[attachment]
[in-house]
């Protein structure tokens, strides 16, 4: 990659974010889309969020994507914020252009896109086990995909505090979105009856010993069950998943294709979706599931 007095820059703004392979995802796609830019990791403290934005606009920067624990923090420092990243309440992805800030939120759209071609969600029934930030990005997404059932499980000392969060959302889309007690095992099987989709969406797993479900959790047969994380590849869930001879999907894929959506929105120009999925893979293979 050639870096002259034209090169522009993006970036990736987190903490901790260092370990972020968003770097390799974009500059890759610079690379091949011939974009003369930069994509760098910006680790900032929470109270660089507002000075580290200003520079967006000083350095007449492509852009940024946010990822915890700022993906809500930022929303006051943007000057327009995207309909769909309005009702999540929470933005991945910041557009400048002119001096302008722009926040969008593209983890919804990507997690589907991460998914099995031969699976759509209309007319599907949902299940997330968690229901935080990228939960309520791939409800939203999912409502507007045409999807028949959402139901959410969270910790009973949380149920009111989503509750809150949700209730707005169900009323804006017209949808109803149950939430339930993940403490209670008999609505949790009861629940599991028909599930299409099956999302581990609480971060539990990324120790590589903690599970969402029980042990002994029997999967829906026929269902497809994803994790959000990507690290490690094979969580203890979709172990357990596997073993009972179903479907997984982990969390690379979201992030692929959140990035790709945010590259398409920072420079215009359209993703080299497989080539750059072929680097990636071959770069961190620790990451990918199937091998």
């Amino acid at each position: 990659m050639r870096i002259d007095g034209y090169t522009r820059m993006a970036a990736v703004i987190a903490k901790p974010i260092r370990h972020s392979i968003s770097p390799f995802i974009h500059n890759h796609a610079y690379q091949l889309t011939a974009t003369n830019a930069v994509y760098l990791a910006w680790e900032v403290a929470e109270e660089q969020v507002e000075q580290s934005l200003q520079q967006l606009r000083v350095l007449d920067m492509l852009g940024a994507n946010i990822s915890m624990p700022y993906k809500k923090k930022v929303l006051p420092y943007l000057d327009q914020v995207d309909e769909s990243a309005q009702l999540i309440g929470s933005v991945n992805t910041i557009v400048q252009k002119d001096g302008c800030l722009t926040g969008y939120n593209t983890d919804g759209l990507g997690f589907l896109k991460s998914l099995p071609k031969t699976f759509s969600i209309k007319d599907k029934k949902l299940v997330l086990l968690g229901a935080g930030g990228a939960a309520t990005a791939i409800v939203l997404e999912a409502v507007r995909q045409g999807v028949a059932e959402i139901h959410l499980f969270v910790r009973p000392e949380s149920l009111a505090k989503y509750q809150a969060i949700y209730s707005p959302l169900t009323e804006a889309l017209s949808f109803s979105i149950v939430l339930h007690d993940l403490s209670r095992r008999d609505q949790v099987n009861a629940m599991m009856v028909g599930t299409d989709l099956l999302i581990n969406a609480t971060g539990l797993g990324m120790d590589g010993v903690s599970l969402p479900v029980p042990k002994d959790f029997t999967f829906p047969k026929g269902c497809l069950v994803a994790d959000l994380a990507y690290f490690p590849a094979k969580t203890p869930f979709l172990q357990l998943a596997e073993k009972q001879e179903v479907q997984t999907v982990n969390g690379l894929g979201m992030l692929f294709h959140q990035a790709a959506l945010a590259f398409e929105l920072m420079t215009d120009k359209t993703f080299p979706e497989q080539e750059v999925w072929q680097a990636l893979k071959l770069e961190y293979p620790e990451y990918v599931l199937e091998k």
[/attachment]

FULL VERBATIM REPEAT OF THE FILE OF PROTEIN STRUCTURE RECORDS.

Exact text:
[in-house]
């Protein structure tokens, strides 16, 4: 990659974010889309969020994507914020252009896109086990995909505090979105009856010993069950998943294709979706599931 007095820059703004392979995802796609830019990791403290934005606009920067624990923090420092990243309440992805800030939120759209071609969600029934930030990005997404059932499980000392969060959302889309007690095992099987989709969406797993479900959790047969994380590849869930001879999907894929959506929105120009999925893979293979 050639870096002259034209090169522009993006970036990736987190903490901790260092370990972020968003770097390799974009500059890759610079690379091949011939974009003369930069994509760098910006680790900032929470109270660089507002000075580290200003520079967006000083350095007449492509852009940024946010990822915890700022993906809500930022929303006051943007000057327009995207309909769909309005009702999540929470933005991945910041557009400048002119001096302008722009926040969008593209983890919804990507997690589907991460998914099995031969699976759509209309007319599907949902299940997330968690229901935080990228939960309520791939409800939203999912409502507007045409999807028949959402139901959410969270910790009973949380149920009111989503509750809150949700209730707005169900009323804006017209949808109803149950939430339930993940403490209670008999609505949790009861629940599991028909599930299409099956999302581990609480971060539990990324120790590589903690599970969402029980042990002994029997999967829906026929269902497809994803994790959000990507690290490690094979969580203890979709172990357990596997073993009972179903479907997984982990969390690379979201992030692929959140990035790709945010590259398409920072420079215009359209993703080299497989080539750059072929680097990636071959770069961190620790990451990918199937091998």
């Amino acid at each position: 990659m050639r870096i002259d007095g034209y090169t522009r820059m993006a970036a990736v703004i987190a903490k901790p974010i260092r370990h972020s392979i968003s770097p390799f995802i974009h500059n890759h796609a610079y690379q091949l889309t011939a974009t003369n830019a930069v994509y760098l990791a910006w680790e900032v403290a929470e109270e660089q969020v507002e000075q580290s934005l200003q520079q967006l606009r000083v350095l007449d920067m492509l852009g940024a994507n946010i990822s915890m624990p700022y993906k809500k923090k930022v929303l006051p420092y943007l000057d327009q914020v995207d309909e769909s990243a309005q009702l999540i309440g929470s933005v991945n992805t910041i557009v400048q252009k002119d001096g302008c800030l722009t926040g969008y939120n593209t983890d919804g759209l990507g997690f589907l896109k991460s998914l099995p071609k031969t699976f759509s969600i209309k007319d599907k029934k949902l299940v997330l086990l968690g229901a935080g930030g990228a939960a309520t990005a791939i409800v939203l997404e999912a409502v507007r995909q045409g999807v028949a059932e959402i139901h959410l499980f969270v910790r009973p000392e949380s149920l009111a505090k989503y509750q809150a969060i949700y209730s707005p959302l169900t009323e804006a889309l017209s949808f109803s979105i149950v939430l339930h007690d993940l403490s209670r095992r008999d609505q949790v099987n009861a629940m599991m009856v028909g599930t299409d989709l099956l999302i581990n969406a609480t971060g539990l797993g990324m120790d590589g010993v903690s599970l969402p479900v029980p042990k002994d959790f029997t999967f829906p047969k026929g269902c497809l069950v994803a994790d959000l994380a990507y690290f490690p590849a094979k969580t203890p869930f979709l172990q357990l998943a596997e073993k009972q001879e179903v479907q997984t999907v982990n969390g690379l894929g979201m992030l692929f294709h959140q990035a790709a959506l945010a590259f398409e929105l920072m420079t215009d120009k359209t993703f080299p979706e497989q080539e750059v999925w072929q680097a990636l893979k071959l770069e961190y293979p620790e990451y990918v599931l199937e091998k």